Notwithstanding all of his discouragements and the fact that his tent-making labors barely sufficed to provide for him things decent and honorable, the Apostle never forgot that his chief mission in life was the preaching of the Gospel. If the earning of his daily bread hindered his preaching during the week he at least took his Sabbath days for the more important work whenever he could reach a congregation of the Jews. We read that he reasoned with them in the synagogue every Sabbath day. But apparently he was under a measure of constraint and did not speak with his accustomed boldness and vigor, perhaps because of the lack of moral support, which is an important factor with all and an essential with many.

Finally Silas and Timothy arrived, bringing with them not only good fellowship and encouraging news from Berea, Thessalonica and Philippi, but also a gift, as the Apostle himself tells us—quite probably from Lydia, the seller of purple dyes, supposed to have been comfortably circumstanced. The effect of these encouragements is intimated. St. Paul "was pressed in spirit"—he felt a fresh vigor urging him to present his Message more zealously and to bring matters to a focus at the synagogue.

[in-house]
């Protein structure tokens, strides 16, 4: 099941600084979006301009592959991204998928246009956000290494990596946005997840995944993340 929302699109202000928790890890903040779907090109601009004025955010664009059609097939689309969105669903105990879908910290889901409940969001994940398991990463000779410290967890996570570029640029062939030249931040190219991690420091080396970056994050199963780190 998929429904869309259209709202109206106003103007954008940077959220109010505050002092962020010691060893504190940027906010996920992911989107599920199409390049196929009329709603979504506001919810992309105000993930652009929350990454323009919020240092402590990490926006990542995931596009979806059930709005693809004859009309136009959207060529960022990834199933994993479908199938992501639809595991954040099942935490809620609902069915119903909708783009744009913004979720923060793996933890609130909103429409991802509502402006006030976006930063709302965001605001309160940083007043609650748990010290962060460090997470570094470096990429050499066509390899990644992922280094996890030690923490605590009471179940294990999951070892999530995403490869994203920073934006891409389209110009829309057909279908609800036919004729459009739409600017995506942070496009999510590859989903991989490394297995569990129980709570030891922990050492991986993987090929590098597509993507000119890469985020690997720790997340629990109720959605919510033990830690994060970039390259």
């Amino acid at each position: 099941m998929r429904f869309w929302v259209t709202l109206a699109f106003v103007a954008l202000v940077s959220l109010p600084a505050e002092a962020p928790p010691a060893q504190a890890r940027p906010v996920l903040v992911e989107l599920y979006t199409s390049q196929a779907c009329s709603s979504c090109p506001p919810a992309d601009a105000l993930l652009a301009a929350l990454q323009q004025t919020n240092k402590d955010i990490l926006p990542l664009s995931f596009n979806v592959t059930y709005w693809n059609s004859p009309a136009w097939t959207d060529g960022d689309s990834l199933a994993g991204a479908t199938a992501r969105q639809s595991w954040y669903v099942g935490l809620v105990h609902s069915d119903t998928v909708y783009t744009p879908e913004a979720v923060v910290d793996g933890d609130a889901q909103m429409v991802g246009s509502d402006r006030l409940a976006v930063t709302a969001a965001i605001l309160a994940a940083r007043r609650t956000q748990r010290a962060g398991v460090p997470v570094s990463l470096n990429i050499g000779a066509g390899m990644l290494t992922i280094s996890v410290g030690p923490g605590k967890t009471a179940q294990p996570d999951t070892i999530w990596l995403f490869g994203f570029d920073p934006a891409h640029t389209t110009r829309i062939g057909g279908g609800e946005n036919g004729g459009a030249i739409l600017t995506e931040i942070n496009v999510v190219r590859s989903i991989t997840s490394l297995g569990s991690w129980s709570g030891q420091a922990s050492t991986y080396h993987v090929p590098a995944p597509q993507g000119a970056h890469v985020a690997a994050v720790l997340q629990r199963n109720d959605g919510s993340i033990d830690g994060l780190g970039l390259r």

After testifying with great boldness and finding that his Message was repelled by the majority of the synagogue, the Apostle forced the crisis himself by shaking his garment as if he would not take from them even the dust, saying to those who had opposed and blasphemed, "Your blood be upon your own heads. I am clean. From henceforth I will go unto the Gentiles."

There are times when positiveness is absolutely necessary, even though it cause a division amongst those who profess to serve the same God. There are times when much more good can be thus obtained than by a continuance under disadvantageous conditions. Oil and water will not mix; and time spent in trying to blend them is altogether wasted. When positive bitterness and hatred are manifested, as in the case under consideration, it is better to withdraw.

But neither the Apostle nor we would recognize as proper or at all allowable that the Lord's people should quarrel and take offense one with the other over trifles unworthy of consideration. The shaking off of the dust not only was what our Lord had suggested (Matthew 10:14), but was a custom of the time—a warning, as it were, that the Apostle felt that he had discharged his entire duty and now left the responsibility upon their own shoulders.